RERA: A game-changing regulation, marred by patchy implementation

Across the nation, the speed of implementation and extent to which RERA has noticeably impacted real estate varies, but the positivity it brings in is not in doubt.

For an industry that provides a basic need of shelter, regulation has come as a value-add. After years of differences in opinion as regards norms, terms and conditions, the Real Estate (Regulation and Development) Act (RERA), 2016, created a broad set of guidelines which brought in transparency in real estate transactions as also defined responsibilities of stakeholders in general and real estate developers in particular.

Across the nation, the speed of implementation and extent to which RERA has noticeably impacted real estate varies, but the positivity it brings in is not in doubt. There is need for an equal implementation across the nation with minor tweaks and changes to make what is accepted as ‘good’ to evolve into ‘better’ – and even, ‘best’.

RERA’s prime focus at the time of introduction as being ensuring protection of consumers’ interests, by bringing in policies that defined the extent as also apportioned responsibility on the part of real estate developers. Leveraging information technology, RERA enabled access to sanctioned plans as also details of different stages of construction. For customers, RERA has brought in an era of transparency through proper disclosure and financial discipline.

At the time it was introduced, this path-breaking regulatory regime provided for tribunals and ombudsman for redressing disputes. RERA also provided real estate developers with protection from defaulting buyers and ensured what we could refer to as an element of fair play.

In Maharashtra, easily the poster-boy of successful implementation of RERA across the nation, there has been an additional layer added to the process in the form of a redressal forum, which seeks to provide an option prior to actually filing a dispute before MahaRERA. This has proven to be a success, with a success rate of over 60 per cent.

This is the biggest take-away from the two-and-a-half years of RERA implantation across the nation. The regulatory aspect can be strengthened with redressal prior to taking up due process under the regulatory regime. In terms of different states having different set of market functioning – leading to different levels of implementation across states – needs to be streamlined into a single, functional regulatory regime that helps the industry grow in an environment of transparency and accountability on the part of stakeholders.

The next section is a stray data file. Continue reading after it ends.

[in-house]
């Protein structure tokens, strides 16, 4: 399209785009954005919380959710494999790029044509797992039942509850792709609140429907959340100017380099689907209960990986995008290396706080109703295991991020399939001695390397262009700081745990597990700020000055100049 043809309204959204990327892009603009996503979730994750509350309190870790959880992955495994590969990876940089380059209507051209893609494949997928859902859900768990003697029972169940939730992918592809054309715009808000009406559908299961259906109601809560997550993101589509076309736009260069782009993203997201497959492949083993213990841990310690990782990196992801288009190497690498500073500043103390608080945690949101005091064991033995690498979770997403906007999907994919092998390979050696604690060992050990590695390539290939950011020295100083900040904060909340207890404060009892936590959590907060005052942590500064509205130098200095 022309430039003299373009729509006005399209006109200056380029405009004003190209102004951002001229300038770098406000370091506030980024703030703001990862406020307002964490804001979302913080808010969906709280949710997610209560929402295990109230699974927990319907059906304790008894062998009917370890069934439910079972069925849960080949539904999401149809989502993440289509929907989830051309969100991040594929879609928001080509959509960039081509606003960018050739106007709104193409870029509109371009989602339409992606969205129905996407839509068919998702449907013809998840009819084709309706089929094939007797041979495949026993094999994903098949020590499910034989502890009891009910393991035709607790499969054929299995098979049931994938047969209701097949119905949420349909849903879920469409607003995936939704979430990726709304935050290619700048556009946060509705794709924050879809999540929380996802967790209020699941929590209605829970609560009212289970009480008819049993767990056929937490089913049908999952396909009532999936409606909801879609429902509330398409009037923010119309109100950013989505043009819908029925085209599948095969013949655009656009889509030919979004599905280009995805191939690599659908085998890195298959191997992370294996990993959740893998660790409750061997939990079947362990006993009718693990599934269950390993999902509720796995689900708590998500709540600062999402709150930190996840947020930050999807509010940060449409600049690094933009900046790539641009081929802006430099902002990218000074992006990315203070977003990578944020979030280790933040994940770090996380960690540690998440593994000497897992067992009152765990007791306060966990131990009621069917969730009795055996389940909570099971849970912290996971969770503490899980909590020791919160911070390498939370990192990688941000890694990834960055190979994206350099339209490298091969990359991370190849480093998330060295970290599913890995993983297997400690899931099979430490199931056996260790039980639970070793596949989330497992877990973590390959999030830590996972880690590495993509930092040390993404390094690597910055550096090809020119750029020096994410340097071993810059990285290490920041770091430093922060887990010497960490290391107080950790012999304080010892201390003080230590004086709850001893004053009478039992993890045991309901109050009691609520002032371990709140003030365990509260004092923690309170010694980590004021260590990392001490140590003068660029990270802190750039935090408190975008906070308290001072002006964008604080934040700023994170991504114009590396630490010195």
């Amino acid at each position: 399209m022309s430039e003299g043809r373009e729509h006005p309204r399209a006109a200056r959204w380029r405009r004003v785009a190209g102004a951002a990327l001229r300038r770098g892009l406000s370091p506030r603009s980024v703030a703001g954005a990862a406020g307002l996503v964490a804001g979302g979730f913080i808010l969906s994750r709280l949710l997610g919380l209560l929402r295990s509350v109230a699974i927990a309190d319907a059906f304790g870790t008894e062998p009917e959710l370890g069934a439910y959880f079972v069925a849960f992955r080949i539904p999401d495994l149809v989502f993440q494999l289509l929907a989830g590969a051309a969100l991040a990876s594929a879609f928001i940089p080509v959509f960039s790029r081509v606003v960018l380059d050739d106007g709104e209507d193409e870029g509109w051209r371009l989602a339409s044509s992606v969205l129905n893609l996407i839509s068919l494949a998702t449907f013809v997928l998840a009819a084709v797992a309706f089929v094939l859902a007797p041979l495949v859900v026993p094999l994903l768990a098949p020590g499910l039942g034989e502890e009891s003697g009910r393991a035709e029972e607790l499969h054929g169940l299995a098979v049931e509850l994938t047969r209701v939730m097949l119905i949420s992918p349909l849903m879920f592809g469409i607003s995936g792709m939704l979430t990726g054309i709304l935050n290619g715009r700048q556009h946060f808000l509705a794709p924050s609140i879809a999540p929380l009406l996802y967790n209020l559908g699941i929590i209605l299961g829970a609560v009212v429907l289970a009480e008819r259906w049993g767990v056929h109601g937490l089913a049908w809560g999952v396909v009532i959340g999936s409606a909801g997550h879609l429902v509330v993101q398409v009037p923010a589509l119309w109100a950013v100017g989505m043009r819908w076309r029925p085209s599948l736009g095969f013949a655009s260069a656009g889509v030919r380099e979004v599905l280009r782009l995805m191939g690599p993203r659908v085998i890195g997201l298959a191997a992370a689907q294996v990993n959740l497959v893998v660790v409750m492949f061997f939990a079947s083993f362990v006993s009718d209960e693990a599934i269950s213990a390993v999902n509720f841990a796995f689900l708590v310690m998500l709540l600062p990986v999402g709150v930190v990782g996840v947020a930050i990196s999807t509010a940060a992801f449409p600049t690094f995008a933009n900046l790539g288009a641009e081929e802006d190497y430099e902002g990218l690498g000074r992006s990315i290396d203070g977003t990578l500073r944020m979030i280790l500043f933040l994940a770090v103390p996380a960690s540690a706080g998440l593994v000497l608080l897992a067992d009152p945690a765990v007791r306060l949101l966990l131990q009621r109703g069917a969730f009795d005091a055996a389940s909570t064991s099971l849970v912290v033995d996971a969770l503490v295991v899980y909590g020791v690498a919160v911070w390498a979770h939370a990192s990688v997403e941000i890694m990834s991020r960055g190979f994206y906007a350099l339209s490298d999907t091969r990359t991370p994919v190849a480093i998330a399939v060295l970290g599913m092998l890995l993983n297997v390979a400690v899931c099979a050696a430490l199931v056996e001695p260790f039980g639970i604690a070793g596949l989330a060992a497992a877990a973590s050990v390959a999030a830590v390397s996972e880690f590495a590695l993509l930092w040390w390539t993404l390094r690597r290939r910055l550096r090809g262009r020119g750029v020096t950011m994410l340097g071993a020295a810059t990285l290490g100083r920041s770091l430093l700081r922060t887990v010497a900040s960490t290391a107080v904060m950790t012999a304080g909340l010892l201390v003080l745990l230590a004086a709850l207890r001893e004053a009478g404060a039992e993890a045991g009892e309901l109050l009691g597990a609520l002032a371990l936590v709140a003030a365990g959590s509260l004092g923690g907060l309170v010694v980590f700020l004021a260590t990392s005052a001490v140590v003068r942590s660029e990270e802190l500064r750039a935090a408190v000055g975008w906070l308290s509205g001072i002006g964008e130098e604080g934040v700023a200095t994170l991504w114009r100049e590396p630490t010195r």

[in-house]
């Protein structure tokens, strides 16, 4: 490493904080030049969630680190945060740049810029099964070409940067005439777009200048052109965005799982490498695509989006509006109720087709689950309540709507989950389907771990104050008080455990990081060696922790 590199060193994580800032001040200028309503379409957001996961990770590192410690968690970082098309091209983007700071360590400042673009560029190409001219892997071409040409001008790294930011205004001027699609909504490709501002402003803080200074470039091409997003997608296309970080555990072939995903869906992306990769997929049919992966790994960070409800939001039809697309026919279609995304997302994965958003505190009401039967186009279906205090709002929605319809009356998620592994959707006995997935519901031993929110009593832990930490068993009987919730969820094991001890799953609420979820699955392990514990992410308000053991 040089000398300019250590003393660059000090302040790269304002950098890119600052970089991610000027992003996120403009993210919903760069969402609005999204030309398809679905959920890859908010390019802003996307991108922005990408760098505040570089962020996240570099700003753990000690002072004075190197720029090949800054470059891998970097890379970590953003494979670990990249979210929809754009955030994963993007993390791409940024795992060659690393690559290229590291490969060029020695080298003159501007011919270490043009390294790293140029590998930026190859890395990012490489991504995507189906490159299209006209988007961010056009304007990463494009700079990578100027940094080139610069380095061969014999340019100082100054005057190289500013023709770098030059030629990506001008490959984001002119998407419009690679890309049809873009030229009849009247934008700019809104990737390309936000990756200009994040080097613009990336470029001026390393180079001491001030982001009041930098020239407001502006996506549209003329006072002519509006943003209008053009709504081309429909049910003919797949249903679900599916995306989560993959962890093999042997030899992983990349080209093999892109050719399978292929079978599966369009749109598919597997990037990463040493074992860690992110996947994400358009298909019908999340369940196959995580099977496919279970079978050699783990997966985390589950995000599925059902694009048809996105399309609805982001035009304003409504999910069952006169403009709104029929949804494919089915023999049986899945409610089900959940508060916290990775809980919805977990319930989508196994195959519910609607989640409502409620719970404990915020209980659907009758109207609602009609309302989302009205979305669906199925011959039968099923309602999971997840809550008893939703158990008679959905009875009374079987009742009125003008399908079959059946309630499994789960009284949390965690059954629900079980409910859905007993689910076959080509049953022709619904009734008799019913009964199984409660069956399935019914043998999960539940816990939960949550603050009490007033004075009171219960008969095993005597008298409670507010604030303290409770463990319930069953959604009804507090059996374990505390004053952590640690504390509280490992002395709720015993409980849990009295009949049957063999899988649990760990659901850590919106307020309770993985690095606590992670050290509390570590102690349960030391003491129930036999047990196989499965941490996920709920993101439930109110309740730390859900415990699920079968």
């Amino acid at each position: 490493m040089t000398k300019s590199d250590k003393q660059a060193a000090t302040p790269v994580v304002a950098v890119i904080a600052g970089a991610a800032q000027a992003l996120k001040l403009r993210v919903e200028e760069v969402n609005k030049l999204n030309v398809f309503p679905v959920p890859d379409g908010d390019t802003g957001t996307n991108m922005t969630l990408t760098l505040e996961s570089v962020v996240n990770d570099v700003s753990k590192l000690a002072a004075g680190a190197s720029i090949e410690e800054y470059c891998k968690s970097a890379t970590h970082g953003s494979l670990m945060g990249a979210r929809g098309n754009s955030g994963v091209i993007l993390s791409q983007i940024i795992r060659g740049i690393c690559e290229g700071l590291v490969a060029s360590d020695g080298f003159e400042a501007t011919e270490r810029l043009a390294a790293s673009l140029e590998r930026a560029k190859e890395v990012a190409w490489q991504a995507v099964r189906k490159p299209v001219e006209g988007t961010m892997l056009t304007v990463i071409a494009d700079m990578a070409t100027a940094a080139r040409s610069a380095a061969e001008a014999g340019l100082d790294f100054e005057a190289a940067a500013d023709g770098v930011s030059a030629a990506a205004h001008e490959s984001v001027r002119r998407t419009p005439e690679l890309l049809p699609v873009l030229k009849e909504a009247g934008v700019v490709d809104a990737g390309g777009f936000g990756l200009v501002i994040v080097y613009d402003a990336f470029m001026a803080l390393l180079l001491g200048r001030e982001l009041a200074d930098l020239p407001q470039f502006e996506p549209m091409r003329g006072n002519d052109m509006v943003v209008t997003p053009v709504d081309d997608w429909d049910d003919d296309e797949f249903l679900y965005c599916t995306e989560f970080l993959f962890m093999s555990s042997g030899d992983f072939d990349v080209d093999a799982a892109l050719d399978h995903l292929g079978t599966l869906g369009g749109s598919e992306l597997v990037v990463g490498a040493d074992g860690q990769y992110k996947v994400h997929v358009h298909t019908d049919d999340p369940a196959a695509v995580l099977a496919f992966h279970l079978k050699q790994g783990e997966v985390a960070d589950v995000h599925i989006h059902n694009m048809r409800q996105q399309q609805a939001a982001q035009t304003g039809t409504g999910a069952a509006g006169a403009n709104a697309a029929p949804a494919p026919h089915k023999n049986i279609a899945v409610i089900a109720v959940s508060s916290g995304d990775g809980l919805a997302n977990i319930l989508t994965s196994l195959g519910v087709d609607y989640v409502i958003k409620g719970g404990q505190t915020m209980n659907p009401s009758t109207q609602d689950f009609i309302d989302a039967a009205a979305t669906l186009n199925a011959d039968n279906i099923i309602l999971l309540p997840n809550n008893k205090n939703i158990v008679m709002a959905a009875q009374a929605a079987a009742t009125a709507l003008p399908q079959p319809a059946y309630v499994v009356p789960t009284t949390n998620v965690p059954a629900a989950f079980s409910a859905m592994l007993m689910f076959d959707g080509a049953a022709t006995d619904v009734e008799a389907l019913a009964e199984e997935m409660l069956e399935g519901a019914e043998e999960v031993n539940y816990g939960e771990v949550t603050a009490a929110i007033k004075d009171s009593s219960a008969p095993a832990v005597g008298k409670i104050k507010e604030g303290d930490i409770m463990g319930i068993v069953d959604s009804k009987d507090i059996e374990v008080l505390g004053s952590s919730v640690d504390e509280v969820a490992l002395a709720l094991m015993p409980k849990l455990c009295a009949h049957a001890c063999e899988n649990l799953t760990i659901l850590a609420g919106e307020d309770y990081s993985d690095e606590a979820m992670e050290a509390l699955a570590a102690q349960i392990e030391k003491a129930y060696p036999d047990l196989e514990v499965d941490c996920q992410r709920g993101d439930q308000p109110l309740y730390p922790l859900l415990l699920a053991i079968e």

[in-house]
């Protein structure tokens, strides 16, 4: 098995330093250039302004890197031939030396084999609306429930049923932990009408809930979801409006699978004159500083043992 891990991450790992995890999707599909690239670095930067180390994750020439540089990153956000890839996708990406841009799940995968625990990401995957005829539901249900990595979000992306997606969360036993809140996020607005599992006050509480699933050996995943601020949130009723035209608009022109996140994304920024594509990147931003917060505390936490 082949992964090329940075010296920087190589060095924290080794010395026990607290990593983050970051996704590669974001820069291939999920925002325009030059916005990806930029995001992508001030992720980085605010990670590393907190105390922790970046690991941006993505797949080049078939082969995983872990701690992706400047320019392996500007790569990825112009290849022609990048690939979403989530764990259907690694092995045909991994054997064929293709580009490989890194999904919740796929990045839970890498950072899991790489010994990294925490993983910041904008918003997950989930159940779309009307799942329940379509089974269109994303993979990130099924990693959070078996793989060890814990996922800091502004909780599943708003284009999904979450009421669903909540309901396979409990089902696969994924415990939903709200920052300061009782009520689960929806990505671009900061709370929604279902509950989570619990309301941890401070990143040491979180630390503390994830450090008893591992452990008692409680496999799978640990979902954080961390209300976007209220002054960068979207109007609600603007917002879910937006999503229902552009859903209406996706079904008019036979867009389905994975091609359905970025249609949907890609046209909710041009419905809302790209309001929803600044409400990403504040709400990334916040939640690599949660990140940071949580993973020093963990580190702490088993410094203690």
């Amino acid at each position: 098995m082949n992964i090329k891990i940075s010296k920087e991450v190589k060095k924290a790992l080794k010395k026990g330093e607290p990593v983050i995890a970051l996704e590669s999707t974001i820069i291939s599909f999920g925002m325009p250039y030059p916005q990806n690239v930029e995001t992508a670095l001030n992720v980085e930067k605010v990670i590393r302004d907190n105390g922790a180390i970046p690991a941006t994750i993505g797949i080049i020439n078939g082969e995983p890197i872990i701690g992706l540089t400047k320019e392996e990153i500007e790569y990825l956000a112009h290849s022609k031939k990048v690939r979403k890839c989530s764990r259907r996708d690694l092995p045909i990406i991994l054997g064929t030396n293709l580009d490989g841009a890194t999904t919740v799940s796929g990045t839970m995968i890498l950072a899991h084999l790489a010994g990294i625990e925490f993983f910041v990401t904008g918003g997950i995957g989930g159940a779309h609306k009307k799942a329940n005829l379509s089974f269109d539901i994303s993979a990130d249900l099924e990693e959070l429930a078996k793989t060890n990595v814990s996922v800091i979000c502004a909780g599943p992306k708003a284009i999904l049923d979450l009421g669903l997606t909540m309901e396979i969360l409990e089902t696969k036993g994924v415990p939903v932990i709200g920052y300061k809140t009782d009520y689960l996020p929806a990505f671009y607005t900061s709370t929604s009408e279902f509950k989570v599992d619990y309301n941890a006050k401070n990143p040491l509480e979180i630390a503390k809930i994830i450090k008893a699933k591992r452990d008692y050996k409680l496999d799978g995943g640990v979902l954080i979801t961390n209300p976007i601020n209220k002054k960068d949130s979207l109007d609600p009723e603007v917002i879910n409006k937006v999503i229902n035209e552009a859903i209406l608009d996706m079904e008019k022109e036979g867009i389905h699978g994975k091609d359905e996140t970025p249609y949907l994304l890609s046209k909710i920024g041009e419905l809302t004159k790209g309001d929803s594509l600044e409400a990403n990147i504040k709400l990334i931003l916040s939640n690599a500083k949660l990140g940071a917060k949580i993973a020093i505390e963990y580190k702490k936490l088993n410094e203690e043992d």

Projects which are in existence prior to implementation of RERA need to be assimilated within the system, or a parallel system which ensures that all real estate projects are brought under regulatory regime. Similarly, in some states where implementation is not at the level it should be, we see new real estate projects slipping through the regulatory net. It is similar to the challenge of GST and real estate: uniform implementation across different states is needed. Going into the future, RERA needs to address the issue of lack of uniformity in laws and capabilities of different state’s RERA authorities.

In some states, we see that for projects under construction, data is being collected – but not being analysed or shared with all stakeholders. Information technology needs to be leveraged, so that data is analysed; numbers are crunched – and the results are acted upon in the form of guidelines or new norms as would increase the positive effect of RERA.

We also have a situation in some states where implementation is not at the levels we would have expected. The problem here is the lack of informative and user-friendly on-line access for home buyers. So, we see in some states that periodic updates on part of the developers and also about some on-going projects are not available online.

Ideally, the huge quantum of data already collected by regulatory authorities across states should be analyzed efficiently and made available in simple to understand formats to stakeholders – especially home buyers – so that they are well informed and updated about the general scenario in their state’s real estate. The aspect of ‘information’ and of it reaching those for whom the regulatory regime sought to make these available is something that needs to be expedited in such states.

To sum up, the journey so far under the RERA regime has been good, but we need to tweak it to ensure it evolves through ‘better’ to ‘best’.